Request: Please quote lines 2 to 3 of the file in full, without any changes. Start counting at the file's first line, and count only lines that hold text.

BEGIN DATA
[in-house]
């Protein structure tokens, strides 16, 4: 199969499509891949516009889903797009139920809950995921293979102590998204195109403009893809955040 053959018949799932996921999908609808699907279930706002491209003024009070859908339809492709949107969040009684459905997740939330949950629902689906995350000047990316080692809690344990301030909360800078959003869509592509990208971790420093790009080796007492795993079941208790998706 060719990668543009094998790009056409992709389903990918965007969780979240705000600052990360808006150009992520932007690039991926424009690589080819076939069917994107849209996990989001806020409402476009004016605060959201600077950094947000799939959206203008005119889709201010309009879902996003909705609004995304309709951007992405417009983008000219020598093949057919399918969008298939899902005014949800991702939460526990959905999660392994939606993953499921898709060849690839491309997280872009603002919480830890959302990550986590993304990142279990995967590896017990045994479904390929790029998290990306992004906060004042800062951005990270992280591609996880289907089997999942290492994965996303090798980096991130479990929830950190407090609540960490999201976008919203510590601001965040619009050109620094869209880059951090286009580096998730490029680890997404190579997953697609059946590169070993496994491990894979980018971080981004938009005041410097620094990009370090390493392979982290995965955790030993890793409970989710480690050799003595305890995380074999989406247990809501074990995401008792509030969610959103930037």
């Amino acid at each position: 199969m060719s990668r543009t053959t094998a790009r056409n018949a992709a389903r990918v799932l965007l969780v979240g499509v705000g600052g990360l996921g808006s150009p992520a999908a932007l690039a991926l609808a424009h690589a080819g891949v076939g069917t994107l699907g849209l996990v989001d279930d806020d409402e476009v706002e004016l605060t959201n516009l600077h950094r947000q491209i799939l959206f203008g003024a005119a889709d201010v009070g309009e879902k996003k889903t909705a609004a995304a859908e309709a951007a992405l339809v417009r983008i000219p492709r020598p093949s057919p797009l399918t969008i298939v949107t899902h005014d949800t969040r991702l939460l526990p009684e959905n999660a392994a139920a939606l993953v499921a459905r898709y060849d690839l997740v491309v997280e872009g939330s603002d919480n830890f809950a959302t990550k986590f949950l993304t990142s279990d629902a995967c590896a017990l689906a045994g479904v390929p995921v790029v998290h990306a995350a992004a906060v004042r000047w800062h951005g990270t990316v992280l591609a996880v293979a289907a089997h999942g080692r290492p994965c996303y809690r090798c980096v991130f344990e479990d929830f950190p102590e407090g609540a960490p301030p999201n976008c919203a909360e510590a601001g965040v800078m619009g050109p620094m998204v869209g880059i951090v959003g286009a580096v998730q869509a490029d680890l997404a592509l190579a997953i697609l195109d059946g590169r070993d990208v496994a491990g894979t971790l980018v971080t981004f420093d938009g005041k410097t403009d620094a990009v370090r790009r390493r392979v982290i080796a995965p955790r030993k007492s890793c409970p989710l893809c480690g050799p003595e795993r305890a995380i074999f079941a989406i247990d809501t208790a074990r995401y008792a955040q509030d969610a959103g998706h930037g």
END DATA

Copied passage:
């Protein structure tokens, strides 16, 4: 199969499509891949516009889903797009139920809950995921293979102590998204195109403009893809955040 053959018949799932996921999908609808699907279930706002491209003024009070859908339809492709949107969040009684459905997740939330949950629902689906995350000047990316080692809690344990301030909360800078959003869509592509990208971790420093790009080796007492795993079941208790998706 060719990668543009094998790009056409992709389903990918965007969780979240705000600052990360808006150009992520932007690039991926424009690589080819076939069917994107849209996990989001806020409402476009004016605060959201600077950094947000799939959206203008005119889709201010309009879902996003909705609004995304309709951007992405417009983008000219020598093949057919399918969008298939899902005014949800991702939460526990959905999660392994939606993953499921898709060849690839491309997280872009603002919480830890959302990550986590993304990142279990995967590896017990045994479904390929790029998290990306992004906060004042800062951005990270992280591609996880289907089997999942290492994965996303090798980096991130479990929830950190407090609540960490999201976008919203510590601001965040619009050109620094869209880059951090286009580096998730490029680890997404190579997953697609059946590169070993496994491990894979980018971080981004938009005041410097620094990009370090390493392979982290995965955790030993890793409970989710480690050799003595305890995380074999989406247990809501074990995401008792509030969610959103930037």
């Amino acid at each position: 199969m060719s990668r543009t053959t094998a790009r056409n018949a992709a389903r990918v799932l965007l969780v979240g499509v705000g600052g990360l996921g808006s150009p992520a999908a932007l690039a991926l609808a424009h690589a080819g891949v076939g069917t994107l699907g849209l996990v989001d279930d806020d409402e476009v706002e004016l605060t959201n516009l600077h950094r947000q491209i799939l959206f203008g003024a005119a889709d201010v009070g309009e879902k996003k889903t909705a609004a995304a859908e309709a951007a992405l339809v417009r983008i000219p492709r020598p093949s057919p797009l399918t969008i298939v949107t899902h005014d949800t969040r991702l939460l526990p009684e959905n999660a392994a139920a939606l993953v499921a459905r898709y060849d690839l997740v491309v997280e872009g939330s603002d919480n830890f809950a959302t990550k986590f949950l993304t990142s279990d629902a995967c590896a017990l689906a045994g479904v390929p995921v790029v998290h990306a995350a992004a906060v004042r000047w800062h951005g990270t990316v992280l591609a996880v293979a289907a089997h999942g080692r290492p994965c996303y809690r090798c980096v991130f344990e479990d929830f950190p102590e407090g609540a960490p301030p999201n976008c919203a909360e510590a601001g965040v800078m619009g050109p620094m998204v869209g880059i951090v959003g286009a580096v998730q869509a490029d680890l997404a592509l190579a997953i697609l195109d059946g590169r070993d990208v496994a491990g894979t971790l980018v971080t981004f420093d938009g005041k410097t403009d620094a990009v370090r790009r390493r392979v982290i080796a995965p955790r030993k007492s890793c409970p989710l893809c480690g050799p003595e795993r305890a995380i074999f079941a989406i247990d809501t208790a074990r995401y008792a955040q509030d969610a959103g998706h930037g």